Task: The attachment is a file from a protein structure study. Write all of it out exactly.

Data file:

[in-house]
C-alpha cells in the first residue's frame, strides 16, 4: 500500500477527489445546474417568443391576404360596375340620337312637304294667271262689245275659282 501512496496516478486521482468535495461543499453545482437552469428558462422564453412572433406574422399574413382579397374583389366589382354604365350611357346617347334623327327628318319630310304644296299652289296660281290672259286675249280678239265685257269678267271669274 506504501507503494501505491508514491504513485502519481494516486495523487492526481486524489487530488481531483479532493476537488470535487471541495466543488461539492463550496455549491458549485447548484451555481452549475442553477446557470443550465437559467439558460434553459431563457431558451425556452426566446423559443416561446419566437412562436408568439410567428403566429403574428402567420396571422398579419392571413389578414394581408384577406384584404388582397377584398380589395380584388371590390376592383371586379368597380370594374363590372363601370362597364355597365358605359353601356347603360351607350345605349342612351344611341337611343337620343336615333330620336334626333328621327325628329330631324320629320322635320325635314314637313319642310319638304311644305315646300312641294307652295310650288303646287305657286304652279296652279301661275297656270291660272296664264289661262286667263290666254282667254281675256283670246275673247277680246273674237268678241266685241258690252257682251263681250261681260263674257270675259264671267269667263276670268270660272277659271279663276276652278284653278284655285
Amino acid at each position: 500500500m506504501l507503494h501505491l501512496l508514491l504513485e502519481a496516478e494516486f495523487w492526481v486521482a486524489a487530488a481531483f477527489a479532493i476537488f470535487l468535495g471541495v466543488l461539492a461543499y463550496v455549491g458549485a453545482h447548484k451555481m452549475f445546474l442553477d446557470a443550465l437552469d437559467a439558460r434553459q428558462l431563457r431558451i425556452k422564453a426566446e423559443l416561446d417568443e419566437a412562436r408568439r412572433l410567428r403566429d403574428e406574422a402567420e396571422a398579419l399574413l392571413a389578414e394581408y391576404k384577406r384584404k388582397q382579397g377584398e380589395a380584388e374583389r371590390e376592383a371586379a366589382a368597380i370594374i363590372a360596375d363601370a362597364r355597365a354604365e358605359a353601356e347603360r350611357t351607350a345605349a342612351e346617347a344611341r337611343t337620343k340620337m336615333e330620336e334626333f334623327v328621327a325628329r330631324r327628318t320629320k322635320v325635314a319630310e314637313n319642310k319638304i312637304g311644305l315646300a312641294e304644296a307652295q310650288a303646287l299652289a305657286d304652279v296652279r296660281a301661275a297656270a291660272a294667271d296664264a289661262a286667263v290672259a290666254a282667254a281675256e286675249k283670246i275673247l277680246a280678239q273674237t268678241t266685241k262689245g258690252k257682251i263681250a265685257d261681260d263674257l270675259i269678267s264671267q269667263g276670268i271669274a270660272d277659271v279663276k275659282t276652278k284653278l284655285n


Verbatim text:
[in-house]
C-alpha cells in the first residue's frame, strides 16, 4: 500500500477527489445546474417568443391576404360596375340620337312637304294667271262689245275659282 501512496496516478486521482468535495461543499453545482437552469428558462422564453412572433406574422399574413382579397374583389366589382354604365350611357346617347334623327327628318319630310304644296299652289296660281290672259286675249280678239265685257269678267271669274 506504501507503494501505491508514491504513485502519481494516486495523487492526481486524489487530488481531483479532493476537488470535487471541495466543488461539492463550496455549491458549485447548484451555481452549475442553477446557470443550465437559467439558460434553459431563457431558451425556452426566446423559443416561446419566437412562436408568439410567428403566429403574428402567420396571422398579419392571413389578414394581408384577406384584404388582397377584398380589395380584388371590390376592383371586379368597380370594374363590372363601370362597364355597365358605359353601356347603360351607350345605349342612351344611341337611343337620343336615333330620336334626333328621327325628329330631324320629320322635320325635314314637313319642310319638304311644305315646300312641294307652295310650288303646287305657286304652279296652279301661275297656270291660272296664264289661262286667263290666254282667254281675256283670246275673247277680246273674237268678241266685241258690252257682251263681250261681260263674257270675259264671267269667263276670268270660272277659271279663276276652278284653278284655285
Amino acid at each position: 500500500m506504501l507503494h501505491l501512496l508514491l504513485e502519481a496516478e494516486f495523487w492526481v486521482a486524489a487530488a481531483f477527489a479532493i476537488f470535487l468535495g471541495v466543488l461539492a461543499y463550496v455549491g458549485a453545482h447548484k451555481m452549475f445546474l442553477d446557470a443550465l437552469d437559467a439558460r434553459q428558462l431563457r431558451i425556452k422564453a426566446e423559443l416561446d417568443e419566437a412562436r408568439r412572433l410567428r403566429d403574428e406574422a402567420e396571422a398579419l399574413l392571413a389578414e394581408y391576404k384577406r384584404k388582397q382579397g377584398e380589395a380584388e374583389r371590390e376592383a371586379a366589382a368597380i370594374i363590372a360596375d363601370a362597364r355597365a354604365e358605359a353601356e347603360r350611357t351607350a345605349a342612351e346617347a344611341r337611343t337620343k340620337m336615333e330620336e334626333f334623327v328621327a325628329r330631324r327628318t320629320k322635320v325635314a319630310e314637313n319642310k319638304i312637304g311644305l315646300a312641294e304644296a307652295q310650288a303646287l299652289a305657286d304652279v296652279r296660281a301661275a297656270a291660272a294667271d296664264a289661262a286667263v290672259a290666254a282667254a281675256e286675249k283670246i275673247l277680246a280678239q273674237t268678241t266685241k262689245g258690252k257682251i263681250a265685257d261681260d263674257l270675259i269678267s264671267q269667263g276670268i271669274a270660272d277659271v279663276k275659282t276652278k284653278l284655285n